Childhood Influences: Where Ideas Are Born

Many of us remember movies from our childhood, their effect on us then and now. Sure, I saw all the Disney releases of my generation, but I was raised by a single mother and old movies shown on late night TV were my babysitters.

Working girl heroines like Barbara Stanwyck, Joan Crawford, Lana Turner, Rosalind Russell, Claudette Colbert, Myrna Loy and so many more surely contributed to my feminist leanings and sense of humor, even while the movie plots confused my understanding of sex: did they do it or not? The fade-to-black was too subtle for me at age eight.

I was eight when I first saw The Belle of New Orleans, originally released in 1933. The print was scratchy and the sound screechy, but even I knew that what I was seeing was something new: the plot involved prostitutes and friendship. The love between the women in the brothel redefined "family" and mixed races.

The camera focused on the maid, something I'd never before seen. I couldn't articulate it then, but the maid's primary role in this film, instead of just for comic relief, had a profound effect on me. My mom was a waitress, and I knew bowing and scraping were involved in her job. My dad was Anglo and my mother Mexican; that would qualify as mixed race for some.

We'd also lived in the South and mom had explained to me the nuances of mixed blood there-Mulatto, Quadroons, and Octoroons-only she didn't use the word nuance. Instead, she applied a nightly coating of bleaching cream to lighten my skin. I understood very early what "passing" meant.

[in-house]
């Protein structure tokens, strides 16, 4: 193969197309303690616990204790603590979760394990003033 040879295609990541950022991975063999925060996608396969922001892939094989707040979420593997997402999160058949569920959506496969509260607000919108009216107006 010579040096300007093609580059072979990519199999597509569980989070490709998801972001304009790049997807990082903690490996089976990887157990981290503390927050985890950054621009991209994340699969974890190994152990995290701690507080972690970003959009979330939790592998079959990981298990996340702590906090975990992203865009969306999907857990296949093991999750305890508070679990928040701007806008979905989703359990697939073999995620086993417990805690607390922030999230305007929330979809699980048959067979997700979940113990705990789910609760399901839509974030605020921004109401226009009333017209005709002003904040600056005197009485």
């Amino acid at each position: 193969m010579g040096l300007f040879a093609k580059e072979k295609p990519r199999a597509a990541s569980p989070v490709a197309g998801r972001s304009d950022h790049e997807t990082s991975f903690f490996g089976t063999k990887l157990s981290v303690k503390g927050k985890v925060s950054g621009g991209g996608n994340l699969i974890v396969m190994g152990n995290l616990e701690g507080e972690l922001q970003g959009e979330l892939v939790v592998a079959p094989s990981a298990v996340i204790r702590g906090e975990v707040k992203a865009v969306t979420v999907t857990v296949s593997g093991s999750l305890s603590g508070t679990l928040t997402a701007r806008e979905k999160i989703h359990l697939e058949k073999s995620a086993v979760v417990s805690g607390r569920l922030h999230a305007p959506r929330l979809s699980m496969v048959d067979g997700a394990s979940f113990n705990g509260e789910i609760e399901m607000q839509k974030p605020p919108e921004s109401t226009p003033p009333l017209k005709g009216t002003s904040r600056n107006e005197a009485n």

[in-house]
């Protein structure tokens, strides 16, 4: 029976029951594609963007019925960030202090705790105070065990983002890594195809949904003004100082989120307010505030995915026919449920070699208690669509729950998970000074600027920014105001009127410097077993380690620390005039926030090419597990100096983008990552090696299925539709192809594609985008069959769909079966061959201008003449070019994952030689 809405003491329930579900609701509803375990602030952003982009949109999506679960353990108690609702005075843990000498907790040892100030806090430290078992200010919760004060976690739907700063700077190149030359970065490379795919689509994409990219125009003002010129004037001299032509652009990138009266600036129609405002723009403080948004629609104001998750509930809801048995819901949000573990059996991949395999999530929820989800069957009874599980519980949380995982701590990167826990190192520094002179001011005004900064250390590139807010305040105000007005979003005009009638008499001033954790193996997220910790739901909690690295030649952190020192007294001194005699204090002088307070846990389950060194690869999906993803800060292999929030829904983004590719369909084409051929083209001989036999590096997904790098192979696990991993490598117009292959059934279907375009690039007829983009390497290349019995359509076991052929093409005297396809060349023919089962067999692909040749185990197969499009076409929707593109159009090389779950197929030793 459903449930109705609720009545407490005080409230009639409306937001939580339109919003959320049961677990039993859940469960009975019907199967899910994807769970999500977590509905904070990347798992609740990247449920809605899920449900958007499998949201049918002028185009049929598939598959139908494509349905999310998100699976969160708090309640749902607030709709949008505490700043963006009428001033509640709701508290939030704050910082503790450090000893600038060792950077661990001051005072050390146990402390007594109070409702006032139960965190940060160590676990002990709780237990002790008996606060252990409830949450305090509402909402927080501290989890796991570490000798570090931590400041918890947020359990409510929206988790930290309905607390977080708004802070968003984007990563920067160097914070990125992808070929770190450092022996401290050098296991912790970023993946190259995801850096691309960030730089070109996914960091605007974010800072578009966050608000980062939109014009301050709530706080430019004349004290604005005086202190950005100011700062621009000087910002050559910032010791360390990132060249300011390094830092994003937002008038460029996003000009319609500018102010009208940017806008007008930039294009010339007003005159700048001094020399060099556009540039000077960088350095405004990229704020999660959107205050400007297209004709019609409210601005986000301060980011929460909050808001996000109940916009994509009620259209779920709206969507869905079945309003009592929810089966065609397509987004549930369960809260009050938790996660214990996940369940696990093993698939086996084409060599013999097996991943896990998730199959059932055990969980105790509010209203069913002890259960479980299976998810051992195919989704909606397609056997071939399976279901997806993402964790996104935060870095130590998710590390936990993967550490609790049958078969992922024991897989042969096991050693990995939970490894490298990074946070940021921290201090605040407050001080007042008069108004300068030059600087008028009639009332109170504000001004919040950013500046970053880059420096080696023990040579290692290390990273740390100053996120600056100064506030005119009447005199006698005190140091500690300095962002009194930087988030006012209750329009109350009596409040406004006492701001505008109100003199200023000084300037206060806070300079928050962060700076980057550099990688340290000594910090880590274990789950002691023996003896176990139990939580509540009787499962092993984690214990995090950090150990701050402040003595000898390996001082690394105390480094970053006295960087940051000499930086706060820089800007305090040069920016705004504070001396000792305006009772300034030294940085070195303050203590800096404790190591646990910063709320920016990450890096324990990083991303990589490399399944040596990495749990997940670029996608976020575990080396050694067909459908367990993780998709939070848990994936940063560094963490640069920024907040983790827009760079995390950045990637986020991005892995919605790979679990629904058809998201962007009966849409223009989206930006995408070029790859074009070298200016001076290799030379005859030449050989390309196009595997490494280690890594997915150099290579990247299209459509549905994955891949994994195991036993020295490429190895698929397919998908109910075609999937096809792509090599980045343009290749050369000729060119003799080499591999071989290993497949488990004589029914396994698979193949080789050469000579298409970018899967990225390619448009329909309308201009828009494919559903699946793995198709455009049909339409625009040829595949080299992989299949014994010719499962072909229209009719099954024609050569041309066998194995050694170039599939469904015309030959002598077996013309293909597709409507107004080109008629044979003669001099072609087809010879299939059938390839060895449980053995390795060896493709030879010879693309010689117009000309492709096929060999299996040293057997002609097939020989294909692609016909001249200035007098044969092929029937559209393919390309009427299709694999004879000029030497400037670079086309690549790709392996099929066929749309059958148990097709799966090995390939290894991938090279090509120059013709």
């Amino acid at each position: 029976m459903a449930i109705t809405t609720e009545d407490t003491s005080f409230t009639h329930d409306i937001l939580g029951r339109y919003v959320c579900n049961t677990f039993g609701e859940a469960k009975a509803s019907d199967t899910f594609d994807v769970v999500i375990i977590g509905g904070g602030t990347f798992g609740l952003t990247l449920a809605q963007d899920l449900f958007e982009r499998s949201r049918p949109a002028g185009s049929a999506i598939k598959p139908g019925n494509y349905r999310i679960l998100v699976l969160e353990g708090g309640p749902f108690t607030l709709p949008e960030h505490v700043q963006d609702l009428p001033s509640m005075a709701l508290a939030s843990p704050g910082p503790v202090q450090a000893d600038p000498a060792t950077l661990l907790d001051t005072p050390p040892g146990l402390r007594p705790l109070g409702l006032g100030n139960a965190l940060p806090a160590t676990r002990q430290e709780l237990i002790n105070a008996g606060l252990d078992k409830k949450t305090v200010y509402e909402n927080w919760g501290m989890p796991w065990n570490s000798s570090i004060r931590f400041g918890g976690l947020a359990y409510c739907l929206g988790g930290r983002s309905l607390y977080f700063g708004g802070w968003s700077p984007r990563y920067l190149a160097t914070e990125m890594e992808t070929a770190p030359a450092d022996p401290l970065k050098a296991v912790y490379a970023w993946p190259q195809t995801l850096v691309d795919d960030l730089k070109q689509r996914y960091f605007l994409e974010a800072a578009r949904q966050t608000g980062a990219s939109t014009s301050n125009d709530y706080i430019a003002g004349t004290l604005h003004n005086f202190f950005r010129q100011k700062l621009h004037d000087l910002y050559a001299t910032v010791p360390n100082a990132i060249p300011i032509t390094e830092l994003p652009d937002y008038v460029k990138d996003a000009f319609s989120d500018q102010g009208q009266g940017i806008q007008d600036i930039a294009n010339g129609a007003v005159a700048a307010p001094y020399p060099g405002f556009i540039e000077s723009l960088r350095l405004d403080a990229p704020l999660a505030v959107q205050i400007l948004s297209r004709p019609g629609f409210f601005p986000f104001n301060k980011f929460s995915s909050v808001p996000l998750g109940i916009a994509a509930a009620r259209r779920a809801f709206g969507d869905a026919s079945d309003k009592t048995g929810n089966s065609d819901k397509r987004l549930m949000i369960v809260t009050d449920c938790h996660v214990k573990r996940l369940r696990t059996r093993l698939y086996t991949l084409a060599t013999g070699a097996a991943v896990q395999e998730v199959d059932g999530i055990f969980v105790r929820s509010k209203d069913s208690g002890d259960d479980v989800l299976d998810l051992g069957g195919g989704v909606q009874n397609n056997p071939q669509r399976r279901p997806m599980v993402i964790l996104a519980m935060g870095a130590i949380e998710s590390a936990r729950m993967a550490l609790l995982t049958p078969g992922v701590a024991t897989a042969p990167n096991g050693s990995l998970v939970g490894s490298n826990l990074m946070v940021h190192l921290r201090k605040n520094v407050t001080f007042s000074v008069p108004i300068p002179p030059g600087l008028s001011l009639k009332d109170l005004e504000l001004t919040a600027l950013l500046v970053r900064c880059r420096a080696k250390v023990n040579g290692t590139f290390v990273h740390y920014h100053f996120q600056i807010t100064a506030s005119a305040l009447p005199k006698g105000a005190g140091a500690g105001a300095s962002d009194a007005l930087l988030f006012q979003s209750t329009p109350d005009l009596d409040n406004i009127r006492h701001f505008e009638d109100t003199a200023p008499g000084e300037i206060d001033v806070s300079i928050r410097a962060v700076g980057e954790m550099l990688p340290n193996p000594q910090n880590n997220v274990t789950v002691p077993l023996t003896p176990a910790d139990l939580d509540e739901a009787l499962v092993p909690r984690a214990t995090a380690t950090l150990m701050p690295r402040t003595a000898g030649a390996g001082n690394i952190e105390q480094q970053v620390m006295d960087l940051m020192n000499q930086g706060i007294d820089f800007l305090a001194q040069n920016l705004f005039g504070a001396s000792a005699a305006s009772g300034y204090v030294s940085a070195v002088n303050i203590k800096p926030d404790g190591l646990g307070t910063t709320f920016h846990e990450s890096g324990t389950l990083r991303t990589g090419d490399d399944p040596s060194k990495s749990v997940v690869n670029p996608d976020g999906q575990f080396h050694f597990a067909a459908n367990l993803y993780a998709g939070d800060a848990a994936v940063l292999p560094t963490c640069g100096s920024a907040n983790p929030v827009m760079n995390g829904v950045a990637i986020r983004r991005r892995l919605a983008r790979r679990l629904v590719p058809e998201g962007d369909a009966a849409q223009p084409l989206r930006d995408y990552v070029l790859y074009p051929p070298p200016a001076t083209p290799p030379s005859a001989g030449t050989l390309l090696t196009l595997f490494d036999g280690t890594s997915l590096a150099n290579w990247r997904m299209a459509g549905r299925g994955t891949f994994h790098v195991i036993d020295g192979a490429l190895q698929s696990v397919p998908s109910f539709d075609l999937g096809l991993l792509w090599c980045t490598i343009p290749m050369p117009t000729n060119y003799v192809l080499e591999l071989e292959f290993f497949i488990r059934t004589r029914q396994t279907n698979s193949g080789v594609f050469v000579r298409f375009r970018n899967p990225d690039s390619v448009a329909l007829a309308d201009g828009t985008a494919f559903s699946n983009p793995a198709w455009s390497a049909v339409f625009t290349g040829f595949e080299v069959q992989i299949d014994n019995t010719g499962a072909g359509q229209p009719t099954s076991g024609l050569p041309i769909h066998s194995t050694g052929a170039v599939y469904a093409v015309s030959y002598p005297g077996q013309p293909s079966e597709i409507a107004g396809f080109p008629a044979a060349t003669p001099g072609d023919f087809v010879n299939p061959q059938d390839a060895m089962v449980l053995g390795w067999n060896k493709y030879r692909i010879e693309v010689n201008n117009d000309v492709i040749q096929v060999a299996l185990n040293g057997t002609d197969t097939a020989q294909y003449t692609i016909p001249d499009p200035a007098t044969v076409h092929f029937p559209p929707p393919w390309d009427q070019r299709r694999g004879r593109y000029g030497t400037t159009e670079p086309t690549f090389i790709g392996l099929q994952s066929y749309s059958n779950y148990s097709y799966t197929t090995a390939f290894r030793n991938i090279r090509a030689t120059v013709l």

Recently, I saw the play By the Way, Meet Vera Stark by playwright Lynn Nottage, which revived memories and revealed lessons from that old movie. It's a play within a movie wrapped in a mystery of Old Hollywood with a heartbreaking and humorous look at Black history in the cinema. Vera Stark was the actress who played the maid in The Belle of New Orleans.

That movie laid the seeds for my enduring interest in 1.) Brothels 2.) New Orleans 3.) Sisterhood 4.) Secrets 5.) Mixed races 6.) Black/White relations 7.) Anglo/New Mexican relations 8.) Mexican/Native American relations 9.) Historical Fiction, and, 10.) Azaleas. All of the above, except for the azaleas, can be found in The Sandoval Sisters' Secret of Old Blood. There's even a chapter in it called "Passing Good."